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Thanks! -- Arnie Perlstein, Portland, OR

Friday, January 13, 2012

R.I.P. Reginald Hill (author of "Poor Emma")

An alert Janeite friend just brought to my attention the death of Reginald Hill:

The above linked obituary/article at the Telegraph failed to note that Reginald Hill, a lifelong ardent Janeite, had two other strong connections to Jane Austen beyond the following comment in the obituary:

"Sometimes Hill chose one writer or one oeuvre to use as a central organising element of a given novel, so that one book was a pastiche of Jane Austen, while another featured elements of classical Greek myth."

In addition to the above, he wrote a short Foreword to Susannah Fullerton's excellent little book Jane Austen And Crime, and he also wrote a "postquel" to _Emma_ , a short story that has been mentioned in previous discussions, entitled "Poor Emma", in which Hill shows real insight into the shadows of _Emma_ in his (not very positive, to put it mildly) portrayal of Mr. Knightley post-wedding to Emma.

However, from my perspective, beyond his grasp of the darker side of Mr. Knightley, Hill never really "got" what was going on in the shadows of _Emma_, which explains how he could write the following about _Emma_ in his Foreword to Fullerton's book:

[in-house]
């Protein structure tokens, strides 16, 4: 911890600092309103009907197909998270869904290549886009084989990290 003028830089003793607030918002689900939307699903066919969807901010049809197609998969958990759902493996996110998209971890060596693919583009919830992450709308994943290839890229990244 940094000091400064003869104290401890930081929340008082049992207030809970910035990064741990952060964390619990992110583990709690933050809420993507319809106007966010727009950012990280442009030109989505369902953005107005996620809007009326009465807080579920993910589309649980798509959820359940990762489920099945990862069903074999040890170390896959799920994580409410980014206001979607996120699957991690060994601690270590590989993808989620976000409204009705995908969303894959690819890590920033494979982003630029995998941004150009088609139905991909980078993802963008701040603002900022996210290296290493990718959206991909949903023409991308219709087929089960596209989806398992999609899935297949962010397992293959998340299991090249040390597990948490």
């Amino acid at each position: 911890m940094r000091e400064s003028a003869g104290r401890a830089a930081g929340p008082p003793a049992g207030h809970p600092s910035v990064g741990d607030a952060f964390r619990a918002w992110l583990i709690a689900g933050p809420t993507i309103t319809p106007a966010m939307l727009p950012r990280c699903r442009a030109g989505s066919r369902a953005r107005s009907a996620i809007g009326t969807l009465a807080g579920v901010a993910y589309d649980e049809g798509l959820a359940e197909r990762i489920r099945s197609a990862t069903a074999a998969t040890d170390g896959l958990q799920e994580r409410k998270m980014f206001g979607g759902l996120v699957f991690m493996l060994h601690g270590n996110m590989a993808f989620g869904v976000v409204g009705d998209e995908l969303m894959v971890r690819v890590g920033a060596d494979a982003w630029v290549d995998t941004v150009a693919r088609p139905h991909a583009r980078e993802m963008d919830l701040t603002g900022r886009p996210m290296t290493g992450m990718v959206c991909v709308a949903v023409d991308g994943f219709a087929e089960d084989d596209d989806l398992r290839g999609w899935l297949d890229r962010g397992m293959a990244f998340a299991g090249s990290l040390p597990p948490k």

"To suggest as some historians of the crime novel have done that _Emma_ belongs to their party without knowing it is a piece of special pleading I cannot subscribe to. But I would acknowledge that it does contain many of the elements of the classic Golden Age detective story..."

As successful and creative a crime story writer as Hill was, he apparently could not wrap his brain around the idea that Jane Austen had actually and intentionally written, in _Emma_ a better detective story than any written since 1816--better because the deepest mystery is _not_ debriefed at the end of the novel, but is left for the reader to first identify and then gradually discover the solution to---which is exactly what Agatha Christie understood when she wrote _her_ final Miss Marple novel, _Nemesis_, and her most difficult case, in which "Aunt Jane" Marple first has to figure out what the mystery before she can set about solving it!

Cheers, ARNIE

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